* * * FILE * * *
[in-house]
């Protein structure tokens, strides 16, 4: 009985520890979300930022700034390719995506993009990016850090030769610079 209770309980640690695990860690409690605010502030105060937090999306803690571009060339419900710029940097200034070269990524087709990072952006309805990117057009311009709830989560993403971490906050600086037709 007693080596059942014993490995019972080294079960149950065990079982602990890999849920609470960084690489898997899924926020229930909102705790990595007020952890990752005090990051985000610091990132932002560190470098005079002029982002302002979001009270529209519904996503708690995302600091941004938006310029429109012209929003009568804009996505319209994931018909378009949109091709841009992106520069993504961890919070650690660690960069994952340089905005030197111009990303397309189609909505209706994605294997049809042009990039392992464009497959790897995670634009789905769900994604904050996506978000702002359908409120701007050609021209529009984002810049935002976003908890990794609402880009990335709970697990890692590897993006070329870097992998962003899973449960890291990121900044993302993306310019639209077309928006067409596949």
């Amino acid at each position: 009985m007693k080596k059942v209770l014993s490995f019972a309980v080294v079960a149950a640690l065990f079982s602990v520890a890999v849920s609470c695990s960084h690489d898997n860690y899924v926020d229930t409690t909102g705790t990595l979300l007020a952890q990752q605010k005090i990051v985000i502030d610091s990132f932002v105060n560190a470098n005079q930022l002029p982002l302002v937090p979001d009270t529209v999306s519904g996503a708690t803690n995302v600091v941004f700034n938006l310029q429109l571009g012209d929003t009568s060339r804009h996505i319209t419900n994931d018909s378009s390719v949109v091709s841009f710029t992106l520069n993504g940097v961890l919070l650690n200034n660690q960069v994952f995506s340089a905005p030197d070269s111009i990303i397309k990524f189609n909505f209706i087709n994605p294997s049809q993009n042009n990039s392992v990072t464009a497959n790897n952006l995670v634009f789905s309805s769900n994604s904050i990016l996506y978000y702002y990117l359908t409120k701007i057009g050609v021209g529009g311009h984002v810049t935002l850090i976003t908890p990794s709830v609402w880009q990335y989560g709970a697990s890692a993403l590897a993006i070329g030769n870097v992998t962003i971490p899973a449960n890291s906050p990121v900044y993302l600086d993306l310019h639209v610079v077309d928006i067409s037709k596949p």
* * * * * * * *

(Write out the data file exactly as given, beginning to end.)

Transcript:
[in-house]
């Protein structure tokens, strides 16, 4: 009985520890979300930022700034390719995506993009990016850090030769610079 209770309980640690695990860690409690605010502030105060937090999306803690571009060339419900710029940097200034070269990524087709990072952006309805990117057009311009709830989560993403971490906050600086037709 007693080596059942014993490995019972080294079960149950065990079982602990890999849920609470960084690489898997899924926020229930909102705790990595007020952890990752005090990051985000610091990132932002560190470098005079002029982002302002979001009270529209519904996503708690995302600091941004938006310029429109012209929003009568804009996505319209994931018909378009949109091709841009992106520069993504961890919070650690660690960069994952340089905005030197111009990303397309189609909505209706994605294997049809042009990039392992464009497959790897995670634009789905769900994604904050996506978000702002359908409120701007050609021209529009984002810049935002976003908890990794609402880009990335709970697990890692590897993006070329870097992998962003899973449960890291990121900044993302993306310019639209077309928006067409596949």
């Amino acid at each position: 009985m007693k080596k059942v209770l014993s490995f019972a309980v080294v079960a149950a640690l065990f079982s602990v520890a890999v849920s609470c695990s960084h690489d898997n860690y899924v926020d229930t409690t909102g705790t990595l979300l007020a952890q990752q605010k005090i990051v985000i502030d610091s990132f932002v105060n560190a470098n005079q930022l002029p982002l302002v937090p979001d009270t529209v999306s519904g996503a708690t803690n995302v600091v941004f700034n938006l310029q429109l571009g012209d929003t009568s060339r804009h996505i319209t419900n994931d018909s378009s390719v949109v091709s841009f710029t992106l520069n993504g940097v961890l919070l650690n200034n660690q960069v994952f995506s340089a905005p030197d070269s111009i990303i397309k990524f189609n909505f209706i087709n994605p294997s049809q993009n042009n990039s392992v990072t464009a497959n790897n952006l995670v634009f789905s309805s769900n994604s904050i990016l996506y978000y702002y990117l359908t409120k701007i057009g050609v021209g529009g311009h984002v810049t935002l850090i976003t908890p990794s709830v609402w880009q990335y989560g709970a697990s890692a993403l590897a993006i070329g030769n870097v992998t962003i971490p899973a449960n890291s906050p990121v900044y993302l600086d993306l310019h639209v610079v077309d928006i067409s037709k596949p």